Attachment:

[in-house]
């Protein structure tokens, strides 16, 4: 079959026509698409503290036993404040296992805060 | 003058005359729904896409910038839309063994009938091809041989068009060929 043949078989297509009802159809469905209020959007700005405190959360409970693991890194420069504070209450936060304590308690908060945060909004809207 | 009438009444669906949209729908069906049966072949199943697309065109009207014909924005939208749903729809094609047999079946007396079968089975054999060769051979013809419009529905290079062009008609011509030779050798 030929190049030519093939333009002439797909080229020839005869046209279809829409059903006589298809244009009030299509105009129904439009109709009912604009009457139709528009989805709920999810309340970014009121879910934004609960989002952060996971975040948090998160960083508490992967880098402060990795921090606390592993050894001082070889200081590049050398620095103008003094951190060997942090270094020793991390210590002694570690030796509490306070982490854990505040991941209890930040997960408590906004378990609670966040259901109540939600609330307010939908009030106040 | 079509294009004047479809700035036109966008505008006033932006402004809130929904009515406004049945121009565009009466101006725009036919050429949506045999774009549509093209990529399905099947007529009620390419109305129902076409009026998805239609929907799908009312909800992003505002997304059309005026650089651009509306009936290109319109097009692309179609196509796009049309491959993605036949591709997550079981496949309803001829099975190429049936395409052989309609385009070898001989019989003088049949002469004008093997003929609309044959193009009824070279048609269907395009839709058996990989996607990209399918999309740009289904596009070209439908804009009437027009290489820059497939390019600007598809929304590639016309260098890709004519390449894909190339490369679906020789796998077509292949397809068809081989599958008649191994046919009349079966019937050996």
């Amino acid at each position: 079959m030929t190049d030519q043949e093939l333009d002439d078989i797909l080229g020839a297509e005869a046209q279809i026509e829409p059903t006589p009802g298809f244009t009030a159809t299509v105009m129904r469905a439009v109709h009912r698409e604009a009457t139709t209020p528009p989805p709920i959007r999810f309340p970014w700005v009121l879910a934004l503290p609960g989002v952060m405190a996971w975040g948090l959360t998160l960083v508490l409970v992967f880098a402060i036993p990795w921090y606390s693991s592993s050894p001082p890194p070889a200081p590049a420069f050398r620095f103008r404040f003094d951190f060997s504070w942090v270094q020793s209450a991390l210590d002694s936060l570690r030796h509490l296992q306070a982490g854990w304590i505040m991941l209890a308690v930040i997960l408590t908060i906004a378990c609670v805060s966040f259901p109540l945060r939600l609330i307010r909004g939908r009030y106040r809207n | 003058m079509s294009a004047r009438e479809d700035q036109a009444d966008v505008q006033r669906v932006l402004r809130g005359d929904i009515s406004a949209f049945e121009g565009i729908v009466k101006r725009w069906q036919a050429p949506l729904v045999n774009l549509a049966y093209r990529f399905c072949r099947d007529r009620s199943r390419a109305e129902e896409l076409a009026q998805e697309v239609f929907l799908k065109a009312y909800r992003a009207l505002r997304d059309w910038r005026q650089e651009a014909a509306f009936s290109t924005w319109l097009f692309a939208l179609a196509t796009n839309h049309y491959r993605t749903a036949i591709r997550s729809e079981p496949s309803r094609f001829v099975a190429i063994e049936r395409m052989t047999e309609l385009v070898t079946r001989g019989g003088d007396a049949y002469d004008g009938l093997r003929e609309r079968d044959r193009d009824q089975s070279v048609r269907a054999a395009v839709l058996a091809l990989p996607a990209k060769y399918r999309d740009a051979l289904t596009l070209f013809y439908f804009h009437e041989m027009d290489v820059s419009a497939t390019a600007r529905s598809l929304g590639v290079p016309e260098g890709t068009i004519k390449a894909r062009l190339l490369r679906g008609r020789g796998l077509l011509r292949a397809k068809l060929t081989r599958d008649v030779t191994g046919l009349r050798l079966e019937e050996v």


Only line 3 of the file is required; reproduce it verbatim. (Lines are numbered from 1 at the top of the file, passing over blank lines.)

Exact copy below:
């Amino acid at each position: 079959m030929t190049d030519q043949e093939l333009d002439d078989i797909l080229g020839a297509e005869a046209q279809i026509e829409p059903t006589p009802g298809f244009t009030a159809t299509v105009m129904r469905a439009v109709h009912r698409e604009a009457t139709t209020p528009p989805p709920i959007r999810f309340p970014w700005v009121l879910a934004l503290p609960g989002v952060m405190a996971w975040g948090l959360t998160l960083v508490l409970v992967f880098a402060i036993p990795w921090y606390s693991s592993s050894p001082p890194p070889a200081p590049a420069f050398r620095f103008r404040f003094d951190f060997s504070w942090v270094q020793s209450a991390l210590d002694s936060l570690r030796h509490l296992q306070a982490g854990w304590i505040m991941l209890a308690v930040i997960l408590t908060i906004a378990c609670v805060s966040f259901p109540l945060r939600l609330i307010r909004g939908r009030y106040r809207n | 003058m079509s294009a004047r009438e479809d700035q036109a009444d966008v505008q006033r669906v932006l402004r809130g005359d929904i009515s406004a949209f049945e121009g565009i729908v009466k101006r725009w069906q036919a050429p949506l729904v045999n774009l549509a049966y093209r990529f399905c072949r099947d007529r009620s199943r390419a109305e129902e896409l076409a009026q998805e697309v239609f929907l799908k065109a009312y909800r992003a009207l505002r997304d059309w910038r005026q650089e651009a014909a509306f009936s290109t924005w319109l097009f692309a939208l179609a196509t796009n839309h049309y491959r993605t749903a036949i591709r997550s729809e079981p496949s309803r094609f001829v099975a190429i063994e049936r395409m052989t047999e309609l385009v070898t079946r001989g019989g003088d007396a049949y002469d004008g009938l093997r003929e609309r079968d044959r193009d009824q089975s070279v048609r269907a054999a395009v839709l058996a091809l990989p996607a990209k060769y399918r999309d740009a051979l289904t596009l070209f013809y439908f804009h009437e041989m027009d290489v820059s419009a497939t390019a600007r529905s598809l929304g590639v290079p016309e260098g890709t068009i004519k390449a894909r062009l190339l490369r679906g008609r020789g796998l077509l011509r292949a397809k068809l060929t081989r599958d008649v030779t191994g046919l009349r050798l079966e019937e050996v």